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Thursday, April 17, 2014
- Since Typhoon Yolanda made landfall in the Philippines on Nov. 8, the country has sent holders of its debt close to one billion dollars, surpassing, in less than two months, the 800 million dollars the U.N. has asked of international donors to help rebuild the ravaged central region of the archipelago.
Even as the Philippines goes hat in hand to wealthier countries seeking disaster relief, it continues to diligently pay creditors in those same countries millions of dollars every day – much of it interest on debt that can be traced back to the corrupt regime of Ferdinand Marcos (1965-1986) , Cold War ally to the West.
When Philippine President Benigno Aquino III announced last week the staggering cost of rebuilding from the storm, the price tag – 8.17 billion dollars – and a pair of emergency loans to help meet that goal distressed debt reduction campaigners in the country who have for many years called for a cancellation of illegal debts.
“Every dollar of funding assistance will be used in as efficient and as lasting a manner as possible,” Aquino assured reporters. “The task immediately before us lies in ensuring that the communities that rise again do so stronger, better and more resilient than before.”
Yet every 12 months, the Philippines transfers to lenders nearly the same amount Aquino hopes to raise for reconstruction. And because Filipino law privileges the payment of debt over all other expenses, those installments could end up eating into rebuilding funds.
Even before the storm, education and healthcare spending in the country fell well short of global benchmarks; one in five Filipinos live in poverty and over 15 million are malnourished.
As the storm’s damage became clear, Aquino rushed to the World Bank and Asian Development Bank (ADB), both of which quickly inked 500-million-dollar emergency reconstruction loans and several small cash grants of less than 25 million dollars.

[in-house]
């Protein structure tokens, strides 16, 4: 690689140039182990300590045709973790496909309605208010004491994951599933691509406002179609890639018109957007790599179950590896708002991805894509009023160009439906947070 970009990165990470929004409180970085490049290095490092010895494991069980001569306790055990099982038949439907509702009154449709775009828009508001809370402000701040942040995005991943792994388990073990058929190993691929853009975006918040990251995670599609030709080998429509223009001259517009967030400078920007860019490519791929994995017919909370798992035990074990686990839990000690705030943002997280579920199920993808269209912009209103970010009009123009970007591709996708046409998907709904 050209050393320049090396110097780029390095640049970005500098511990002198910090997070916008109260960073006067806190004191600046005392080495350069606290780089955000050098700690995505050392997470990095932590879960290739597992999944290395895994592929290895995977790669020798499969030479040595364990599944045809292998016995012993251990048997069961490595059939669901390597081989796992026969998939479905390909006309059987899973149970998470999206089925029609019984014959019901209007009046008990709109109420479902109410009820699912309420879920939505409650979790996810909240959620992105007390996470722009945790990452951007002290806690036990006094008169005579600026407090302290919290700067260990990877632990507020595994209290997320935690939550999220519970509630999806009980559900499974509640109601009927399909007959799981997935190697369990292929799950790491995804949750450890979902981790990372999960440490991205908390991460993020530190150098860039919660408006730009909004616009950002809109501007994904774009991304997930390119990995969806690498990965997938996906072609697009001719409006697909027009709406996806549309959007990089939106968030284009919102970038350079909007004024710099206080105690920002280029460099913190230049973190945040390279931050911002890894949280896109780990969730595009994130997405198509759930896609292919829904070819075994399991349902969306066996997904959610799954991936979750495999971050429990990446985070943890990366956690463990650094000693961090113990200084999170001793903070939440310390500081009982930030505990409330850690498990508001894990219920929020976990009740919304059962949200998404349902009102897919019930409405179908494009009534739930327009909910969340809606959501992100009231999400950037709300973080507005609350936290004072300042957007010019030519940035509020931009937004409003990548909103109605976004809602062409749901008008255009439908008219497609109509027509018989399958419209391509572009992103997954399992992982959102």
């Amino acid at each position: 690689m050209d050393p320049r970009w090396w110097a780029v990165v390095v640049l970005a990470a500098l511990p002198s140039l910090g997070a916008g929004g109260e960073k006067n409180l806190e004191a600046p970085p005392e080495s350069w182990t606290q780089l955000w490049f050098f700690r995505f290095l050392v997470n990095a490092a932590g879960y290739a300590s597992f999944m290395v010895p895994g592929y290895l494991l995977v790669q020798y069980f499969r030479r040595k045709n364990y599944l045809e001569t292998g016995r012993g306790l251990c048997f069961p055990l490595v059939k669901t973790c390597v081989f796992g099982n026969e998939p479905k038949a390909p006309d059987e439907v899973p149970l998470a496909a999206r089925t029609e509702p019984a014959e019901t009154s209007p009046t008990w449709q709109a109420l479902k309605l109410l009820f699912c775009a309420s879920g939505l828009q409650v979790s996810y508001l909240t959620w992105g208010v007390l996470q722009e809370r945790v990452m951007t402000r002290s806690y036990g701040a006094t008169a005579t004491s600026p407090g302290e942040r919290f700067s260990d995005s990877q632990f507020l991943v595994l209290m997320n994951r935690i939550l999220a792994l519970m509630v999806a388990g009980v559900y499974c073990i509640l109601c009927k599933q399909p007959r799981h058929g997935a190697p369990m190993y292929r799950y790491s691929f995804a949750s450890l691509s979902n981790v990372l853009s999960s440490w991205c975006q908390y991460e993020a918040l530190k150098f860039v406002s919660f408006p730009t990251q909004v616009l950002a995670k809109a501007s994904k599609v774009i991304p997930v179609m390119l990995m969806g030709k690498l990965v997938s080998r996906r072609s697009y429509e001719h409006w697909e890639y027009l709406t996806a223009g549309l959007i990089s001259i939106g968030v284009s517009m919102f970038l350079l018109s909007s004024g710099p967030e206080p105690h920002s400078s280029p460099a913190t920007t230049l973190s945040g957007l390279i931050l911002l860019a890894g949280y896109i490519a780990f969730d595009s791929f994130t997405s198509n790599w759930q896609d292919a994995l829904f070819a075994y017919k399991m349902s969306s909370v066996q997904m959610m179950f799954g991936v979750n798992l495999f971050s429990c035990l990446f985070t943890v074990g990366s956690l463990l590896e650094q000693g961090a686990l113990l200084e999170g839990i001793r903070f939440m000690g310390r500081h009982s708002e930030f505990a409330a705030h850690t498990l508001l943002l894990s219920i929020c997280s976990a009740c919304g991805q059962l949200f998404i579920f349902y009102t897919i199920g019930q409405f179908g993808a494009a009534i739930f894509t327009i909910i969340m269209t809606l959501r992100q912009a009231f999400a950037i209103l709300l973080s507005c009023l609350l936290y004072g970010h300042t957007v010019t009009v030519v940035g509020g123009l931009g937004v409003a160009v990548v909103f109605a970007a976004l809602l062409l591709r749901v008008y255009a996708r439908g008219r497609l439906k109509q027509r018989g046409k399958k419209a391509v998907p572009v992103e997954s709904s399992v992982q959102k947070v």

“From now until December 2014 we will be preoccupied with critical immediate investments such as the rebuilding and repair of infrastructure and the construction of temporary houses,” said President Aquino.
But the Philippines suffers on average seven to eight typhoons annually and climate change models predict storms like Yolanda will become more commonplace in the future.
Emergency loans set a troubling precedent, especially in a country where 20 percent of government revenue already goes to debt servicing, says Tim Jones, senior policy and campaigns officer at the Jubilee Debt Campaign.
“We think it is always a bad idea and unjust to respond to a disaster by lending money,” Jones told IPS.
The U.N. Framework Convention on Climate Change prohibits climate-related investments from increasing the debt of a country. But the statute is ignored in emergency situations.
If the tomorrow predicted by climatologists is already here, ask activists, what can be considered “critical immediate investments?”
As financial and climatic “crisis” insinuates itself into the everyday, temporary measures that further indebt nations can easily morph into long-term palliative care for the world’s most vulnerable countries.
“The logic of the loan, if there is any, is that the money is lent so the money can be repaid, and by definition that cannot happen in the context of a reconstruction loan,” said Jones. “What sticks in the throat even more is when the World Bank and ADB present these amounts as aid.”